News: AHRQ Patient Safety Project Reduces Bloodstream Infections by 40 Percent

September / October 2012


AHRQ Patient Safety Project Reduces Bloodstream Infections by 40 Percent

Over a 4-year period, 1,100 ICUs in 44 states used the Comprehensive Unit-based Safety Program (CUSP) to prevent infections.

A unique nationwide patient safety project funded by the Agency for Healthcare Research and Quality (AHRQ) reduced the rate of central line-associated bloodstream infections (CLABSIs) in intensive care units by 40 percent, according to the agency’s preliminary findings of the largest national effort to combat CLABSIs to date. The project used the Comprehensive Unit-based Safety Program (CUSP) to achieve its landmark results that include preventing more than 2,000 CLABSIs, saving more than 500 lives, and avoiding more than $34 million in healthcare costs.

The agency and key project partners from the American Hospital Association (AHA) and Johns Hopkins Medicine discussed these dramatic findings September 10, 2012, at the AHRQ annual conference in Bethesda, Md., and introduced the CUSP toolkit that helped hospitals accomplish this marked reduction.

“CUSP shows us that with the right tools and resources, safety problems like these deadly infections can be prevented,” said AHRQ Director Carolyn M. Clancy, M.D. “This project gives us a framework for taking research to scale in practical ways that help front-line clinicians provide the safest care possible for their patients.”

The national project involved hospital teams at more than 1,100 adult intensive care units (ICUs) in 44 states over a 4-year period. Preliminary findings indicate that hospitals participating in this project reduced the rate of CLABSIs nationally from 1.903 infections per 1,000 central line days to 1.137 infections per 1,000 line days, an overall reduction of 40 percent.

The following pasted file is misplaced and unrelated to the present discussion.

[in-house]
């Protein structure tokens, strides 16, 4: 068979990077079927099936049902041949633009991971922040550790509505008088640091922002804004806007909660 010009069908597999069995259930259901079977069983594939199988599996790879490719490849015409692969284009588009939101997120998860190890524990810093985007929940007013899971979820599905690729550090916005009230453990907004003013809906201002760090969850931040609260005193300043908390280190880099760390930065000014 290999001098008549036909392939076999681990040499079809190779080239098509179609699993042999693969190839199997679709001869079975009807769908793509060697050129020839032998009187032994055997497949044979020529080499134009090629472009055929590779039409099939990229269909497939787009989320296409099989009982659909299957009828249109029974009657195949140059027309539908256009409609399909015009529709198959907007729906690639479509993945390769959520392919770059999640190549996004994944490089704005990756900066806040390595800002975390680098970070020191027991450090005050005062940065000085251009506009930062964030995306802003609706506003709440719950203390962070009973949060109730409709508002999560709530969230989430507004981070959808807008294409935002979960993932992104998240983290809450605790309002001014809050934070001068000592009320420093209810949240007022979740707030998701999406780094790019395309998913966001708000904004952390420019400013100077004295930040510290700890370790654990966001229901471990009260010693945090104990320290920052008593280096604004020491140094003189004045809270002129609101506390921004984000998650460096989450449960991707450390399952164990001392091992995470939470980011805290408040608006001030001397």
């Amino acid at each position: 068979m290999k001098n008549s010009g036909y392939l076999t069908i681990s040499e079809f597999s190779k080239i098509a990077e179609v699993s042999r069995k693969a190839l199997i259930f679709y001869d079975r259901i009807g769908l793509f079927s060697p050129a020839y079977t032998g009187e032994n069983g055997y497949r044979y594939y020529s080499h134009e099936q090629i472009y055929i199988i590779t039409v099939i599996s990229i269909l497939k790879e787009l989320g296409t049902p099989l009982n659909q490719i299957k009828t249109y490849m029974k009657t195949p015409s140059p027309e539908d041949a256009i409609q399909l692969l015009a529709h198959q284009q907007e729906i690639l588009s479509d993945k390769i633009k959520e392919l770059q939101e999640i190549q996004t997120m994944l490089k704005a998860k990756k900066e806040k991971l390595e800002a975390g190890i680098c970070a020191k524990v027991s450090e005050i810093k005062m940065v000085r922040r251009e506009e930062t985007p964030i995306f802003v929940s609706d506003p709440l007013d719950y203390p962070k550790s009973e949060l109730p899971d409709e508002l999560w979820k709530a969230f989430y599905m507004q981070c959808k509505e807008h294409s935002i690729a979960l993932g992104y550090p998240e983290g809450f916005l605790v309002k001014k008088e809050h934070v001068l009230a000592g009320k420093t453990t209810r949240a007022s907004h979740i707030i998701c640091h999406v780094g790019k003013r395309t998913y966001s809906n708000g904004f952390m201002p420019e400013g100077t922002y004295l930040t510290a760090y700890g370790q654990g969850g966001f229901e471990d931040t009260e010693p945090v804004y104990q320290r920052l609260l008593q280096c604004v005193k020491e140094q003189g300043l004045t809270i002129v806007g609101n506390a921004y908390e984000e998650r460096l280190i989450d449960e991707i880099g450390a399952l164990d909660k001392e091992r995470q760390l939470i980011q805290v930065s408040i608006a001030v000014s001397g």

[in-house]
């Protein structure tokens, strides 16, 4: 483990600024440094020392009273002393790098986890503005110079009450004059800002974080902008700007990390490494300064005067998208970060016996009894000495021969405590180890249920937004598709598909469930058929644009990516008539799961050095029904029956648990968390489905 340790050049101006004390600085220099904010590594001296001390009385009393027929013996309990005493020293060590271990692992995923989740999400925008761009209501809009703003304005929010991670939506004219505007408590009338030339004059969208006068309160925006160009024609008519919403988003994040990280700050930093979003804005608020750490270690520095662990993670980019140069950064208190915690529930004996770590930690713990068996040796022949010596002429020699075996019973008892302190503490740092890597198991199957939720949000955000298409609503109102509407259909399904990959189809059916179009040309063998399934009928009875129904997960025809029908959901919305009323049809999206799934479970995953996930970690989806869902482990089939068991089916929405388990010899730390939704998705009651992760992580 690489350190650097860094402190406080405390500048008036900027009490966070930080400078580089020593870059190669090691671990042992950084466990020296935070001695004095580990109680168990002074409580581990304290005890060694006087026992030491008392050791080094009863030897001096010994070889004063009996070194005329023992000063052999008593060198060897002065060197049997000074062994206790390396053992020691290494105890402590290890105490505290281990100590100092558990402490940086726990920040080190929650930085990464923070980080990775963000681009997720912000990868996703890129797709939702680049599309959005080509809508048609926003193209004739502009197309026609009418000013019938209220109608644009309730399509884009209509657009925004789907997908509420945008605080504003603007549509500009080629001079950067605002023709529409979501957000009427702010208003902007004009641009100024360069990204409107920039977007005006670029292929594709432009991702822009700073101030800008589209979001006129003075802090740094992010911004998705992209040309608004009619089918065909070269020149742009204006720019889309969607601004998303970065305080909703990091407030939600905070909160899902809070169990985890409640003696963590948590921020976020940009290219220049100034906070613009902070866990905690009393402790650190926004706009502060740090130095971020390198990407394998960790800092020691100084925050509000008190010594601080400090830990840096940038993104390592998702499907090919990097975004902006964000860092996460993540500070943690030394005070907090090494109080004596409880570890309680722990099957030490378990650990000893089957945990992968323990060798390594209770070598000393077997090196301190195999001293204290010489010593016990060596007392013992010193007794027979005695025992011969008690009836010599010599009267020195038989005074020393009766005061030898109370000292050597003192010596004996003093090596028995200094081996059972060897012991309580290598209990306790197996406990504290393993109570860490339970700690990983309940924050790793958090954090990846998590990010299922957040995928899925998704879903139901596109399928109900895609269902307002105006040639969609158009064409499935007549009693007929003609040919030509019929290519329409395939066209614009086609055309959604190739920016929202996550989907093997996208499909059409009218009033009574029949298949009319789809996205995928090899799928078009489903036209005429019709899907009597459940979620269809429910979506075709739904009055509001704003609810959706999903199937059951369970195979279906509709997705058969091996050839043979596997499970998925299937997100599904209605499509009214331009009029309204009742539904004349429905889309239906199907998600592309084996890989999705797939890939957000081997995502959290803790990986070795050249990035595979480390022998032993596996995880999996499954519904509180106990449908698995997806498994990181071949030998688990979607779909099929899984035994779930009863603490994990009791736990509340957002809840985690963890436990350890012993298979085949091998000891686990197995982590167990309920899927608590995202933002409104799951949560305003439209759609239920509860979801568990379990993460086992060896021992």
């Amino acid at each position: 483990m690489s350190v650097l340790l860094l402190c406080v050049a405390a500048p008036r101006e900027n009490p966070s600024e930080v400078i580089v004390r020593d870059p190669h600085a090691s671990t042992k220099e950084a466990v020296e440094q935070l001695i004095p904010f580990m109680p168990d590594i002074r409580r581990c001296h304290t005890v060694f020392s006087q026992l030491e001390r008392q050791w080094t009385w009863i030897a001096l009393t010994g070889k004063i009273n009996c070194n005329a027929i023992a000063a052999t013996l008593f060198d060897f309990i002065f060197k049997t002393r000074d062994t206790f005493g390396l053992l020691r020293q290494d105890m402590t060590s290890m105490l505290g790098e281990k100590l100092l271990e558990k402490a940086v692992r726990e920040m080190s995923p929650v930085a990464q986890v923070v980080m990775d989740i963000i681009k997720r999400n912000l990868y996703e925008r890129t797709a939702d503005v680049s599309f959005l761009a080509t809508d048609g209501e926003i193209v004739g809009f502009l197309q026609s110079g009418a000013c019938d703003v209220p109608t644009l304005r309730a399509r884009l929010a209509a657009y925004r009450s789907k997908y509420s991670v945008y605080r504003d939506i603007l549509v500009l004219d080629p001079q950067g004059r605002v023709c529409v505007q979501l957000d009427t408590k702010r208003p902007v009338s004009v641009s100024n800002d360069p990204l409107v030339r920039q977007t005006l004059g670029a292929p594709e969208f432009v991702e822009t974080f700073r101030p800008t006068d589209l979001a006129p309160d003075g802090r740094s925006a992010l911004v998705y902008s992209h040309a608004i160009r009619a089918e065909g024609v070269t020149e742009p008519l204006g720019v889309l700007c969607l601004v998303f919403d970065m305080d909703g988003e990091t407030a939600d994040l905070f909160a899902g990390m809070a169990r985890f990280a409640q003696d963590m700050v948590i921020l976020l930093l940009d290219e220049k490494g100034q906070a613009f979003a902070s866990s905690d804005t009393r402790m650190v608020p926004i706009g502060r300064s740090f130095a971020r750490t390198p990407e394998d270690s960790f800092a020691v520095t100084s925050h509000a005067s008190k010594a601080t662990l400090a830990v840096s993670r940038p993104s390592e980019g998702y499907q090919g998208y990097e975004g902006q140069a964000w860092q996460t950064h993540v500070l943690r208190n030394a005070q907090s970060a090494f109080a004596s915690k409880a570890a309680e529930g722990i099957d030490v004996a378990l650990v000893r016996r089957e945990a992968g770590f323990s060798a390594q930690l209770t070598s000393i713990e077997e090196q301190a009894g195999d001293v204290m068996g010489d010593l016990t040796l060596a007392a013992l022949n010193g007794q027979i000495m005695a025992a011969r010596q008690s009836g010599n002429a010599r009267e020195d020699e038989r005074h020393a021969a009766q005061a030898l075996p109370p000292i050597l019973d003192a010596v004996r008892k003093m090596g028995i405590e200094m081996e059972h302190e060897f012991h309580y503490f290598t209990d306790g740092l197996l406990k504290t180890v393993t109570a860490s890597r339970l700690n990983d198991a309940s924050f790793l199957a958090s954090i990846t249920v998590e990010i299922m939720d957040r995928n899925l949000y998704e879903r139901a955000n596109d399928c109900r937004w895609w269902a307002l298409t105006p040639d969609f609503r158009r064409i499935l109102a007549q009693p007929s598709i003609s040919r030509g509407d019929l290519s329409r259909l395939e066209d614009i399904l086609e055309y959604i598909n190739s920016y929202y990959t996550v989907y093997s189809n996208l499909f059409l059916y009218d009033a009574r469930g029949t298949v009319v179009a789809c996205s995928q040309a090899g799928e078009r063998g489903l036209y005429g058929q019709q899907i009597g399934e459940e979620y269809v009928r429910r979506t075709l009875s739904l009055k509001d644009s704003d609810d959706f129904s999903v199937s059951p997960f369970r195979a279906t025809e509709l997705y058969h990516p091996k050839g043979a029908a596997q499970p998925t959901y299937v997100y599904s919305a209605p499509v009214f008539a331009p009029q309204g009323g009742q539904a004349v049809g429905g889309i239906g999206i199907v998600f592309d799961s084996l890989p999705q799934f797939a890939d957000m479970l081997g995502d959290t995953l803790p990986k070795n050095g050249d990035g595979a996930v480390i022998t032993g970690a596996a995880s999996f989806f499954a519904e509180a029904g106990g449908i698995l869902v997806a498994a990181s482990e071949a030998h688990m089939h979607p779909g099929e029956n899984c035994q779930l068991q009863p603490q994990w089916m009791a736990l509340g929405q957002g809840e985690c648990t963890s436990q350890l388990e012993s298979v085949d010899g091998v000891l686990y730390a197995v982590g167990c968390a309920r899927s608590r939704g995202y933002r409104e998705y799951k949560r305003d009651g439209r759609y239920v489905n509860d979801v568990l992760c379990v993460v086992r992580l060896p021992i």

The CUSP is a customizable program that helps hospital units address the foundation of how clinical teams care for patients. It combines clinical best practices with an understanding of the science of safety, improved safety culture, and an increased focus on teamwork.

The first broad-scale application of CUSP was in Michigan, under the leadership of the Michigan Health & Hospital Association, where it was used to significantly reduce CLABSIs in that state. Following that success, CUSP was expanded to 10 states and then nationally through an AHRQ contract to the Health Research & Educational Trust, the research arm of the AHA.

CUSP was created by a team led by Peter J. Pronovost, M.D., Ph.D., senior vice president for patient safety and quality at Johns Hopkins Medicine. “It is gratifying that this method has become such a powerful engine for improving the quality and safety of care nationwide,” said Dr. Pronovost. “It is a really simple concept; trust the wisdom of your front-line clinicians.”

Details about AHRQ’s national CUSP project are available at AHRQ’s CUSP toolkit is available at